It’s my pleasure today to welcome Michael. Michael works from USA, Phoenix Arizona. He can be contacted on LinkedIn or directly on his web site Intrapersonal Conflict. To follow more discussion on Intra-personal conflict, you can also join Michael’s LinkedIn Group, Alliance for Resolving Intrapersonal Conflict.
Talking4good (T4g): How did you come into contact with NLP?
Michael: First, I’d like to thank you from my heart for this opportunity to talk about NLP and my experiences <Smile>. I first heard of NLP in 1983 from one of my college instructors teaching a psychotherapy course. He had a flair about him and was quite a personality. His enthusiasm was infectious. He talked about studying with Bandler and Grinder and put me onto my first NLP book, Frogs Into Princes. I was enthralled. I thought, ‘Here is finally something tangible that really works.’ And the format, transcripts from live seminars, was perfect for me. I could imagine being right there. That led me to Reframing, then Trance-Formations. I can’t tell you how many times I read those books. They remain, in my opinion, the best initiation I could have had into NLP. Of course, I practiced on everyone who would let me, playing with eye accessing cues, collapsing anchors, 6-step reframing, trance language, I loved it all.
T4g: What NLP qualification do you have?
Michael: My dream was to study with Bandler and Grinder. But I couldn’t make that happen until 1988. By that point, Bandler and Grinder had split. I was pretty disappointed, I had to choose and I took John Grinder’s and Judith DeLozier’s practitioner training that August in Santa Cruz. I was on the tail end of some big life changes. I got divorced, remarried, had just moved across country to Phoenix, and was determined to change careers and become an NLP trainer. When I got to Phoenix in June, I immediately started marketing a series of NLP trainings scheduled for September. I got a bunch of sign-ups but I didn’t have any certifications from anyone yet, save a little certificate for attending a 2-day seminar with David Grove (now passed away but a brilliant trainer specializing in clean language and metaphor). When I got to Santa Cruz in August, I told John and Judith that, even though this was only a practitioner course, I wondered if they would be willing to consider certifying me as a master practitioner (note the language, <Laughs>), given the five years of “experience” I already had. They said they would consider it. Of course, I had a lot riding on it, but I never spoke to them again about it. Well, as luck would have it, they didn’t teach any of the NLP techniques I thought I would shine at. That was the first year of John teaching the “New Code.” I’m a little embarrassed to say I was in a “daze” through most of the program, thinking, ‘I don’t get this new code at all.’ As the training came to its end, they passed out everyone’s certificates, and mine said Master Practitioner. I took John’s Train the Trainer program immediately, then went home and delivered my first NLP seminar in September, 1988, and in 1989, I was well into executive coaching, delivering corporate seminars in public speaking, sales training, leadership, when I took Robert Dilts’ and Todd Epstein’s program for business application of NLP, called the “Unified Field Theory,” which did completely transform my executive coaching, the two main takeaways being -Robert’s SCORE Model -and the Neuro-Logical Levels of Personality. Finally in 1996, I got to experience Richard Bandler in Hollywood and was licensed at the practitioner level, pretty interesting. Of course, Richard, as was his custom, made it just a two year license, so technically, I am no longer certified by Richard. At the same time, however, he licensed me as a certified Co-Developer of NLP. Figure that out…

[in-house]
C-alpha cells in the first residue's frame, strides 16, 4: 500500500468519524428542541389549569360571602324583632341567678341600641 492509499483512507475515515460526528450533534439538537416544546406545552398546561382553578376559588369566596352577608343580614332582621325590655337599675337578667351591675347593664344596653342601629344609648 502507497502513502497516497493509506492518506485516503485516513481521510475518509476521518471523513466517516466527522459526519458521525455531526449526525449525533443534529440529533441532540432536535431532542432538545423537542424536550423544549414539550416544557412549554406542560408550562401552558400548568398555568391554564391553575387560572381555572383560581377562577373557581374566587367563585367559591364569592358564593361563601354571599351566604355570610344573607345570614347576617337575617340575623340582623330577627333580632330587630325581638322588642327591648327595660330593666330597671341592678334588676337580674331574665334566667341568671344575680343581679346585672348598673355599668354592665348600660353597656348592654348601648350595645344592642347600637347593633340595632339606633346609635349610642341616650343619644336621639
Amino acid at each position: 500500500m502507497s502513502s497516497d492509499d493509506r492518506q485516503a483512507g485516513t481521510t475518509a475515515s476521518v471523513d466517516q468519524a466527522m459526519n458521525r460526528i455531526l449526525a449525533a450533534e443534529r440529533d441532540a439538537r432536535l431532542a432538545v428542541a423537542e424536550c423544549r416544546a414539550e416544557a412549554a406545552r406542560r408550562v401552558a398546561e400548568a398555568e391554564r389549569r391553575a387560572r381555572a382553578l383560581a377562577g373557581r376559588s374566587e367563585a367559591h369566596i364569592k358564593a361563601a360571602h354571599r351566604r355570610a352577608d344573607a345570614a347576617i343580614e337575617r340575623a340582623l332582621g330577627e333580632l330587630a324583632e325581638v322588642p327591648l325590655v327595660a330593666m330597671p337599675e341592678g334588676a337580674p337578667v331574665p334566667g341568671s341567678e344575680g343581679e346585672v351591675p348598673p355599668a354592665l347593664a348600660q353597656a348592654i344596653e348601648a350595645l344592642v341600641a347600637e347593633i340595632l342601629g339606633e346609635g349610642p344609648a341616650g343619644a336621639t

T4g: Which NLP association would your qualifications be accredited by?
Michael: There were no associations to speak of back then, and when they came along I was too busy working in the field.
T4g: Have you now joined an NLP association?
T4g: What do you like best in NLP?
Michael: The speed… The fact that there are real processes you can use to work with someone, get their outcome without needing 6 months or more to get it done.
T4g: Tell us about integrating NLP with intrapersonal conflict resolution?
Michael: Since about 1991, this has been a big focus for me. In the population I work with – business people in corporations- it seems intrapersonal conflict or inner conflict, what I explained as conflict within one’s mind, is very prevalent. I find about 1 out of 3 people experience problematic inner conflict. Interestingly, the more outwardly successful they appear to be, or the higher up in the organization they are, that ratio jumps to almost 2 out of 3. Inner conflict, for them, is both good and bad. Good because it drives their success, bad because it doesn’t allow them to enjoy it and get the most out of relationships, either personal or professional. Ironically, the original 1/3rd I spoke of, disproportionately cause more interpersonal conflict -conflict with others- within an organization than the other 2/3rds combined. This seems generally true in the regular world. It is this fact that turned intrapersonal conflict, and how to resolve it, into my personal mission of my professional career. Now, I had to learn pretty quickly how to work with inner conflict and it didn’t take me long to settle on “Parts Integration” as the technique of choice. But I had to modify it considerably, to make it more acceptable to business people. They just do not put up with processes that appear too “woo woo.” If you ‘Google’ Parts Integration on the internet and do, as well, a YouTube search, you will find its being done pretty primitively. On my side, I developed a number of sub-processes using accepted Jungian theory, and started “lacing” my explanation for why parts integration worked with “logic,” using Batesonian systems and “emergent properties” theories that took most of the woo woo out of the parts integration process. Then in 1993, I discovered Roger Sperry, the great cognitive neuroscientist, and it all got so much easier for me. Parts integration is considered a metaphor -just a story we tell clients to help them accept the interventions. Sperry’s work with “split brain” patients took the fundamentals of parts integration out of the realm of metaphor right into the realm of literal scientific reality. He demonstrated each hemisphere of the brain has its own personality and he showed, in the lab, how these two personalities can conflict with each other! With neuroscience on my side, I renamed what I was doing “Split Circuitry Integration,” to more literally match what neuroscience says is going on between the hemispheres of the brain, via the “circuits” of the corpus callosum. I then add to this timeline work with re-imprinting or change of personal history. Almost every ‘split circuitry integration,’ massively benefits from following it up with Time Line Therapy® work. Thank you, Tad James.